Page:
Brianna has an insatiable appetite for good – I mean really good – chocolate and well, . . . just about anything sweet.
She knows that in order for something containing sugar to be allowed in our house it has to meet three requirements:
- It had to be made entirely from scratch;
- It had to be made of the highest quality ingredients;
- It had to offer some sort of nutrition so that we are not merely just consuming empty calories.
This has provided a niche in our household for someone to learn to make high quality desserts and, even at an early age, Brianna has wholeheartedly taken on the responsibility to fill that niche and has become incredibly skilled.
It wasn’t always this way.
In fact, allowing anything sweet in our house used to be an incredibly rare occasion. When the kids were very young I made it my personal mission to make sure that the kids were fed best quality diets we could provide them.
For the first few years I interpreted this to mean that I should simultaneously serve them nutrient dense foods and keep them completely sheltered from anything sweet or considered, “junk.” After several years, I came to the realization that I was driving myself and everyone else around me crazy.
The mental and physical energy that that went into tracking down high-quality raw ingredients, making practically everything they ate entirely from scratch, and also serving as the food police so that they did not get any junk in our house, their grandparents’ houses, nor their friends’ houses was all consuming.
I kept convincing myself that no matter how exhausting and stressful it had become “that it was worth it.” I couldn’t have been more naïve – and this is precisely where this post is applicable to the food evolutions project.
Certainly, our ancestors only had access to very limited simple carbohydrates. And, when in the rare cases that they did acquire sweet things in nature it was typically in small quantities and the consumption of these natural sweeteners delivered other beneficial nutrients that made eating them worthwhile. As a result of the use of fossil fuels, government subsidies, and marketing strategies that play on our most primal of senses we have created an entirely new set of problems due to the overconsumption of simple carbohydrates, since most of the sweet things we consume are refined to the point of absurdity they are void of the added benefit of ingesting the beneficial nutrients such as probiotics, vitamins or minerals that our ancestors did when they ate natural sweet foods such as wild fruits or raw honey. So, since our bodies are essentially identical to what they were 300,000 years ago, I was correct that from a biological stance my kids did not need these sugary foods in their bodies.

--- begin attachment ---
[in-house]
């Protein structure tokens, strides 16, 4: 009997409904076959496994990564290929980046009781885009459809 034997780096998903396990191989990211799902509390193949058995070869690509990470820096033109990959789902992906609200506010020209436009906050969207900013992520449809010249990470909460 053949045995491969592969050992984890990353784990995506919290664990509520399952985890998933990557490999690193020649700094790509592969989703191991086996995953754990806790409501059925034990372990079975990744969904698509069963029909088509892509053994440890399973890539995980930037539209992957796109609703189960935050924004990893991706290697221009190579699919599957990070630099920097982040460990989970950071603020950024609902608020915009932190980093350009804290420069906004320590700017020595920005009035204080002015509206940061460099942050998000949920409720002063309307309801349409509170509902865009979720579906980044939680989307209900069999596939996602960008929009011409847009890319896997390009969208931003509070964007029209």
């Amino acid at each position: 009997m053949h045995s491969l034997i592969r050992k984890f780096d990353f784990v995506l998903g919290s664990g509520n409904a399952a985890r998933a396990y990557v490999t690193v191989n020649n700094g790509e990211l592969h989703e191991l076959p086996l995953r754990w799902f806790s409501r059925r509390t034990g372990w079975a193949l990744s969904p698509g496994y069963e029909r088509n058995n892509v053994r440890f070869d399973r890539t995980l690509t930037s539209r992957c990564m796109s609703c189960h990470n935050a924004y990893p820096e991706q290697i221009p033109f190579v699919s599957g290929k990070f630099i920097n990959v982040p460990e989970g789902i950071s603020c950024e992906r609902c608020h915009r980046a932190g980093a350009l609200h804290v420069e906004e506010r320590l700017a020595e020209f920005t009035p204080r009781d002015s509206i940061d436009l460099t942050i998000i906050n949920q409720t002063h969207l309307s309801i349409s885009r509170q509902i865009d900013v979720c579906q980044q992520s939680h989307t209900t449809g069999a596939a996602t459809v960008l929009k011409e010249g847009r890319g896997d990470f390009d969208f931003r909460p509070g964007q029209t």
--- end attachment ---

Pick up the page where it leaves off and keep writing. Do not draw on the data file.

However, what I came to realize during these intense years that looking at this dilemma purely from a biological viewpoint was short sighted. I also needed to account for the fact that today we are living in a very different place culturally.
The acts of procuring, processing, and consuming food are, at their hearts, very cultural activities bound up and defined by all sorts of ritual, tradition, and sense of identity defined in a number of different contexts. We cannot completely escape the modern dietary landscape (no matter how much I would like to) nor, do I now believe we should. Instead, what we need to do is find a way to make it all work and, influence the relationship my kids have with sugary foods to the point where it is a meaningful, conscious relationship and it also allows them to learn and consume some quality food then it is worth it.
So, I decided to back off and focus on one aspect of my earlier two-pronged approach:
It was more important to me in ensure that my kids were getting the nutrient dense food their growing bodies needed than it was to block their access to all other foods to the point of absurdity that I was taking it. If they also consumed some additional food I was not thrilled with, then so be it.
I COULD LIVE WITH THAT.
After all, a healthy relationship with food is about much more than merely nutrition. The act of eating and sharing food is uniquely human and thus very cultural. Since then, we have all become less stressed around the house….
Other than what we now fondly refer to as “emergency chocolate” – a stash of high quality chocolate we have hidden on a high shelf for those occasional emergencies that are really more a mental break than anything else – we strive to ensure that all sweets in the house adhere to the three aforementioned “guidelines.”
The act of filling the kids with high quality, nutrient dense food combined with this approach to sweets have turned out to be a great strategy because it works to limit the amount of sweets in the house, provides another reason for the kids to actively participate in the kitchen learning to cook, and places value on what they are eating because they know the immense amount of work and love that goes in to creating it – even if it contained some sort of sugar. I also am comforted, a little, by knowing that homemade desserts made from high quality raw materials are void of artificial and harmful ingredients and do provide some beneficial nutrition such as high-quality animal fats, proteins, and even other magnificent nutrients such as gelatin.